7 ways for work at home parents to have a more productive day

Working from home can seem like a bit of a dream, until you try it and realise how hard it can be to actually be productive and get your work done outside of the traditional office environment.  Throw a child or two into the mix and it gets even harder.

So for anyone out there who might be struggling, here are 7 ways for work at home mums and dads to have a more productive day.

7 ways for work at home parents to have a more productive day

Get a change of scenery.

Organisational psychologist Ron Friedman has found that a change in scenery can boost productivity.  He makes a really good point that “no single environment is effective for every task”.  So if you feel yourself flagging sitting at your desk/kitchen table/makeshift office at home, then try heading out to a local cafe for a bit to work there instead.

Even better, work out what tasks you can work on that don’t require internet access and go outside for some of your working day.  Friedman has noted that studies show that going outdoors can ‘replenish our mental resources’, which is great news for our productivity.

If you have your children home with you:

Take a notebook to the park with you to brainstorm ideas while your child plays.  Or take your laptop to the soft play centre and make use of their wifi while your little one goes exploring.

 

Get a buddy.

Team up with a friend who also works from home.  You can use each other to stay accountable for the things you need to get done.  Either daily or weekly, let each other know what your goals are and then periodically check in with each other to make sure you’re making progress.

This is also a great way to make sure you’re getting some human/adult conversation to stop you feeling isolated and going a bit stir crazy.  Having someone to bounce ideas can also really help you to stay productive.  If you’re stalling on a piece of work because you’re not sure of the best way to handle it, having a buddy to talk it over with can help you move forward much more quickly than trying to figure it all out alone.

If you have your children home with you:

Try and find another work at home parent to buddy up with.  They’ll have a better understanding of what you’re dealing with, trying to juggle a child and work.  You might even be able to set up an arrangement where you look after each other’s children for a few hours each week to allow the other person some completely child-free time to work.

 

Get dressed.

Dr Ben Dattner from the faculty of psychology at New York University, says that “sometimes getting dressed in business attire can make people feel like they’re more connected”.  So even if you know you won’t be leaving the house, don’t be tempted to just stay in your pyjamas all day.  You’ll be far more productive if you take a few minutes to get dressed properly.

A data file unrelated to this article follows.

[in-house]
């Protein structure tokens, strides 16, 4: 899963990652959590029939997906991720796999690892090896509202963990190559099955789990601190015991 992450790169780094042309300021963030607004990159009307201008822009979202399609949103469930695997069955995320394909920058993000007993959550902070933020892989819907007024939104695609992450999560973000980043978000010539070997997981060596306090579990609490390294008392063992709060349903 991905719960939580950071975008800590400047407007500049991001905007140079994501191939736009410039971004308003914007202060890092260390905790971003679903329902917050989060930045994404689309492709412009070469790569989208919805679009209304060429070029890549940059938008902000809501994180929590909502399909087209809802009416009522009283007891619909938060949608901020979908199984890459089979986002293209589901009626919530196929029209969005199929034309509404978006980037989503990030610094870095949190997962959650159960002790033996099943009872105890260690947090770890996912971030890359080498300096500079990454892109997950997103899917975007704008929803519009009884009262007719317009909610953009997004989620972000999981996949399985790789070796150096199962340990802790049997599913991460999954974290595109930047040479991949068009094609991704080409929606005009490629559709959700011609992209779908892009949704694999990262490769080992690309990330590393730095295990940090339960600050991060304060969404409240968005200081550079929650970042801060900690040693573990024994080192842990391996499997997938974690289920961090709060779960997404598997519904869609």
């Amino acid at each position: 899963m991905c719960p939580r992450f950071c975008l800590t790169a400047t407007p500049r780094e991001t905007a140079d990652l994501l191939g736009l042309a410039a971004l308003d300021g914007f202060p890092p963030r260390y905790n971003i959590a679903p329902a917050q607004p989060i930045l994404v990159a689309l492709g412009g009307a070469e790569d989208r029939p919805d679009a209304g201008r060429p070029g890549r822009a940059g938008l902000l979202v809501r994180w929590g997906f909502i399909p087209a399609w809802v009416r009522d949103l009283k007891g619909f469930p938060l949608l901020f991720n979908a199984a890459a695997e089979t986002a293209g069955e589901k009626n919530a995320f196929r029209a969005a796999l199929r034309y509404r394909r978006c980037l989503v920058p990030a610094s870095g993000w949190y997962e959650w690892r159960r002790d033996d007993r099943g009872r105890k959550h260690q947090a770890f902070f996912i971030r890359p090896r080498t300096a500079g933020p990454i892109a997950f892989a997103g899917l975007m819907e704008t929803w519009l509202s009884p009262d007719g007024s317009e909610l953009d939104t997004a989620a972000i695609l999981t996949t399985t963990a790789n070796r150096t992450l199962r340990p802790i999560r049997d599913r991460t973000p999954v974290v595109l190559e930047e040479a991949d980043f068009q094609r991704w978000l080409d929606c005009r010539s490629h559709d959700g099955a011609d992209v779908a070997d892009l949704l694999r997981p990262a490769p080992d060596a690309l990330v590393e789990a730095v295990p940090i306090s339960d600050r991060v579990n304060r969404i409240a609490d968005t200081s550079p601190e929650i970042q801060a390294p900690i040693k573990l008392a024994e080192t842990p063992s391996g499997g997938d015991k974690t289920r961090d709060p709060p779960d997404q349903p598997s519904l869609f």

If you have your children home with you:

If your children are still little, and you’re not at the stage yet of needing to get them dressed ready for school, then it can be so tempting to have days when you all just stay in your pyjamas.  But in order to be productive and get your work done it really is worth getting everyone up and dressed properly.  Save the pj days for the weekends.

 

Get your noise levels just right.

Take a bit of time to work out what kind of noise levels work for you.  As a general rule, high noise levels reduce our ability to process information and think creatively, and listening to conversations that start and stop can be really bad for productivity.  So think carefully before putting daytime tv on as background noise while you work!

If you’re going to be doing repetitive tasks then having some music on in the background can be a good way to stay motivated and can also reduce stress.  But if you need to really focus on what you’re doing then avoid music with lyrics because this can affect your concentration.  In fact, complete silence is the best option if you really need to concentrate on the task at hand.

On the flip side of this, if your work requires you to be more creative then low levels of background noise can help you to get the job done.  If I’m working on a blog post I quite often like to use coffitivity to give me some background noise as if I’m working in a coffee shop, which really works for me.

If you have children at home with you:

Having little ones around makes it really quite tricky to control the noises that are around you when you’re trying to work!  I think most of us struggle to concentrate with Peppa Pig on the tv and constant shouts and cries demanding our attention.

What you can do is try and work your tasks around the noise.  So save the jobs that require absolute concentration for naptime, or for the evenings when the children are in bed.  Or if it works better for you, get up earlier in the morning to crack on with them.  Then when you can buy yourself 20 minutes worktime courtesy of cbeebies then use that time to do the jobs that require a little less focused brain power.

 

Get focused.

So often we think we’re being productive when we multitask, but switching from one task to another all day long actually makes us so much less productive.  Our brains can only focus on one thing at a time, so trying to multitask just reduces our efficiency and performance.  Our brains don’t have the capacity to carry out both tasks successfully.

One of the best things you can do for your productivity is to batch your work.  Which basically means, do all ‘like’ tasks together, in one hit, rather than jumping from one task to another.  So if you’re a blogger, you might do all the photography you need to do for that week’s blog posts in one go.  Then do all the writing.  Then schedule all your tweets in one go.  This kind of focused work is so much more productive.